Daryl Worley’s wasn’t too controversial. The broadcast replay clearly shows Worley mugging Christian Kirk. I didn’t GIF this one as a result, but after a re-watch it’s close on whether or not the contact occurred when the ball was in the air. Really that means it might have been “merely” illegal contact, which would have been four yards difference.

Let’s look at Dawson Knox’s illegal block in the back that Jordan was asking about in email.

There’s no argument that the flag was warranted so let’s turn this into a thought experiment. We know head coach Sean McDermott can’t decline the offside as it’s offset but let’s pretend he could have. The reason Jordan asked this question is because of the head’s-up recognition that this flag isn’t always assessed “from the previous spot.” I won’t go into all the details but Jordan is right. This would have been assessed from the “spot of the foul” and Devin Singletary would have been credited for some of the run.

Specifically, the penalty happened when Devin Singletary was at the Arizona 44. If assessed there it would have put the Bills at their own 46. The play started at their own 39 for a difference of seven yards. If the Bills could have declined, I’m thinking they would have done it.

Brian Winters’s holding call capped off a hellish series by the Bills. This “drive” is the main reason why I can’t be mad at the Hail Mary. The Bills could have put the game out of reach earlier but crapped all over themselves. Here’s the whole drive.

  • First down at their own 29, pass to Knox for 10 yards (good start)
  • 1st-and-10, incomplete pass AND illegal shift
  • 1st-and-15, false start
  • 1st-and-20, Josh Allen hits Cole Beasley for 12
  • 2nd-and-8, incomplete pass and unnecessary roughness on Devin Singletary (GIF below) called after the play
  • 3rd-and-23, pass completed to John Brown for 24 yards wiped out by the Winters call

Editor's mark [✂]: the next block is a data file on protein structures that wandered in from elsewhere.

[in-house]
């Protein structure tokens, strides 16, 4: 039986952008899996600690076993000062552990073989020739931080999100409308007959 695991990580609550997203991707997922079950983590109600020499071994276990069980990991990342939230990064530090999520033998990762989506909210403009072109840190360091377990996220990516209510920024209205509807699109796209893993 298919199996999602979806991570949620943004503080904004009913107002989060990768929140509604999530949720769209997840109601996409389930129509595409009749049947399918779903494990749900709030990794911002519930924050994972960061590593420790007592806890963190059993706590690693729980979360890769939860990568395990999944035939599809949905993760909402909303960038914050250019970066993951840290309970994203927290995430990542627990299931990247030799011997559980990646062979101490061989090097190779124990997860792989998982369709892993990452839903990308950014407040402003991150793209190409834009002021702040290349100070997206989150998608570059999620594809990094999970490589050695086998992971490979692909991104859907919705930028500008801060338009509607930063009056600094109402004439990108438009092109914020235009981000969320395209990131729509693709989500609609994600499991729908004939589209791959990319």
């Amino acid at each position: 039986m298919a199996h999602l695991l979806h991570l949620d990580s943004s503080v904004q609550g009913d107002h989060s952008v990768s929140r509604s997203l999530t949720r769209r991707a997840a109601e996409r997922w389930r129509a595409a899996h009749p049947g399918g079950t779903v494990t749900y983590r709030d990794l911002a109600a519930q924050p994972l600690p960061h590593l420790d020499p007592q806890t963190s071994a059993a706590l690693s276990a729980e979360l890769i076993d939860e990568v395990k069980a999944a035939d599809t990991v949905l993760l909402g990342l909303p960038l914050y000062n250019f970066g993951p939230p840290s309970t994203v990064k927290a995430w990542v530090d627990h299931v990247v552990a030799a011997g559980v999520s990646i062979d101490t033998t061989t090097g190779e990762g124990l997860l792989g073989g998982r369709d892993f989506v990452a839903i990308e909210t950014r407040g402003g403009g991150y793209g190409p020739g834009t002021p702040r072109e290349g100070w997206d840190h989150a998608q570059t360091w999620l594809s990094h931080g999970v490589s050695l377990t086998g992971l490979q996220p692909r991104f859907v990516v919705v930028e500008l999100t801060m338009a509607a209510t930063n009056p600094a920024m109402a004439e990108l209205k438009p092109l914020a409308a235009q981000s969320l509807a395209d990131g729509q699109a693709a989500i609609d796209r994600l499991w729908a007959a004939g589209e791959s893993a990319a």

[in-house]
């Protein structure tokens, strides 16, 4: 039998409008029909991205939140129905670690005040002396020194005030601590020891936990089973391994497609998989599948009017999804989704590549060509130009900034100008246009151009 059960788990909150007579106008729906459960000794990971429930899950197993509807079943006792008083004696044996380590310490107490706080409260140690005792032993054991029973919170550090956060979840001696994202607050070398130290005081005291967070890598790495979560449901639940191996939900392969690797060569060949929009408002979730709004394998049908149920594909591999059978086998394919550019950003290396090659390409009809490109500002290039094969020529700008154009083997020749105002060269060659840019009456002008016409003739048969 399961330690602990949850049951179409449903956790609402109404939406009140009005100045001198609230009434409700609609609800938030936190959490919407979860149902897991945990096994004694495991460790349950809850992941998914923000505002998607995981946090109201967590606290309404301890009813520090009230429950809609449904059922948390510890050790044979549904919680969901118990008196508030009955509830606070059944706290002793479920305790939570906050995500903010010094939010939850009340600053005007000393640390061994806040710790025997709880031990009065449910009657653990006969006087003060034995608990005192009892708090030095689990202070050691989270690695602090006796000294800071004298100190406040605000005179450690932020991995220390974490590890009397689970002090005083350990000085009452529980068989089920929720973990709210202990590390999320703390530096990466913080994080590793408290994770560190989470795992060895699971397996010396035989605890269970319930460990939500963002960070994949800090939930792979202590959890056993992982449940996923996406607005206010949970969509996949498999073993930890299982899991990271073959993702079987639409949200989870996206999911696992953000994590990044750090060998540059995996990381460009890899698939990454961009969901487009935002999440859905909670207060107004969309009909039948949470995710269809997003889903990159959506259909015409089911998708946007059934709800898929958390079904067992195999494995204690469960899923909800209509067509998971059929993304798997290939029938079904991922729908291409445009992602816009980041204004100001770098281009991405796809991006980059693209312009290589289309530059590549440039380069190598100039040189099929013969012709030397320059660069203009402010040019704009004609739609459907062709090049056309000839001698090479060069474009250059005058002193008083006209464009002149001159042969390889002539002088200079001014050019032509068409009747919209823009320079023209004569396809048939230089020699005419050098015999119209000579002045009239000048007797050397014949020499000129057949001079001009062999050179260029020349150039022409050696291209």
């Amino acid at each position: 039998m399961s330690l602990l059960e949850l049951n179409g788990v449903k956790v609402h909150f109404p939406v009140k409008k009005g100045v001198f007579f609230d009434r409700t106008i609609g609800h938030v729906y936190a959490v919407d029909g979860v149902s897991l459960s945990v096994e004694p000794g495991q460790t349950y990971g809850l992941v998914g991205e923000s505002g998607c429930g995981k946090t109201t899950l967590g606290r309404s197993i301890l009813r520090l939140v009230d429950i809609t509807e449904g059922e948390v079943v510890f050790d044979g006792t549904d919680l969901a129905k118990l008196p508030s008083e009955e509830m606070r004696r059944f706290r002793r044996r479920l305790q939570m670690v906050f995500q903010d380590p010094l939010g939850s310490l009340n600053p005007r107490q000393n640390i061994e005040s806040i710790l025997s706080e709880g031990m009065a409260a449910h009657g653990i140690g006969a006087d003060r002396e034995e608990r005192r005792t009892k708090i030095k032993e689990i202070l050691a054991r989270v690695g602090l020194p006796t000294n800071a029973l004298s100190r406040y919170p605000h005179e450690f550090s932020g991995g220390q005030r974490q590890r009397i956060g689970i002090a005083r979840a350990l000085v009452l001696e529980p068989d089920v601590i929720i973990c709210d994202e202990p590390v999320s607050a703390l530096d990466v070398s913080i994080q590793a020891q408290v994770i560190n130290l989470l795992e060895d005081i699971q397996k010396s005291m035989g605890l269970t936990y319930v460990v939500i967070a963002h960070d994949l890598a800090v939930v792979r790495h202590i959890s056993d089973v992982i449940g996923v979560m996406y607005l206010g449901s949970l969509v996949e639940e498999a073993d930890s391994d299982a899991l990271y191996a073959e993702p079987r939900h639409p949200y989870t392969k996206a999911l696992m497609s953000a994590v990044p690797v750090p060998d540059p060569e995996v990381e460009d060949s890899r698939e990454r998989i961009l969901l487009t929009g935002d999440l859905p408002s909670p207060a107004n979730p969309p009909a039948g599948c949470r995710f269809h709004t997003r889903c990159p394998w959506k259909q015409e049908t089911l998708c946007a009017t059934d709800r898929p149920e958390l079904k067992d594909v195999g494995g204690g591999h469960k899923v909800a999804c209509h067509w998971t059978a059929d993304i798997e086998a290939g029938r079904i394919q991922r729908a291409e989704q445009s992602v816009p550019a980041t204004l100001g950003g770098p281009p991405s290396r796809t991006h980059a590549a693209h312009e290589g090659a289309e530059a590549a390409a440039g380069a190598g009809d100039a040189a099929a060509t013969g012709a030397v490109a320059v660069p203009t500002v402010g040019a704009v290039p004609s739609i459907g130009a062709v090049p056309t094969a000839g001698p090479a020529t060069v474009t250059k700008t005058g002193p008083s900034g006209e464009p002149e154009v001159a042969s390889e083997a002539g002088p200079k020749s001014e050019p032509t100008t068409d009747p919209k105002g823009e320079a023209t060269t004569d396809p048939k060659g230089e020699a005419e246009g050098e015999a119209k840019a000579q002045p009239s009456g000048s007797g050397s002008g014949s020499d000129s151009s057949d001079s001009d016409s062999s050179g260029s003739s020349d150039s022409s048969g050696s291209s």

• 3rd-and-33, Stefon Diggs gets 21

I really need everyone to stop and think about how awful this series is for an NFL team. If you hadn’t seen the game and I told you that within three plays the Bills hit passes of 12, 24, and 21 yards and STILL didn’t get a first down would you believe me? That’s 57 yards of offense without a first down. FIFTY SEVEN!

To make this even more infuriating, let’s look at Devin Singletary’s unnecessary roughness call.

Live I thought this was an illegal blindside block and was pissed it was called as unnecessary roughness. Why would I be pissed that one 15 yarder wasn’t called instead of the other 15 yarder? WARNING! Nerd crap impending.

First off, Devin Singletary gives us a textbook block that could be a blindside. Traveling toward his own end line. Forcible contact with his shoulder. Remember that he doesn’t need to hit the opponent’s head, the forcible contact can be anywhere. It’s not close line play. It checks all the boxes for a blindside block. The reason it’s not is the same reason I wanted it to be a blindside block.

The ball hits the ground first, which means the play is dead. Because of that there’s no more blocking allowed. To call an illegal block suggests that you’re in a scenario where legal blocking exists. That’s not the case after the play. So unnecessary roughness is the better call. The reason I was mad in the moment because even though the yardage is the same the downs are not. As is, it became 3rd-and-23 rather than the 2nd-and-23 I wanted.

Overall the Bills earned their 12.3 Harm, which is a semi-bad day by harm rating. In reality it was a horrific day. The Knox flag and the infamous “four flags on four plays” drive were gigantic.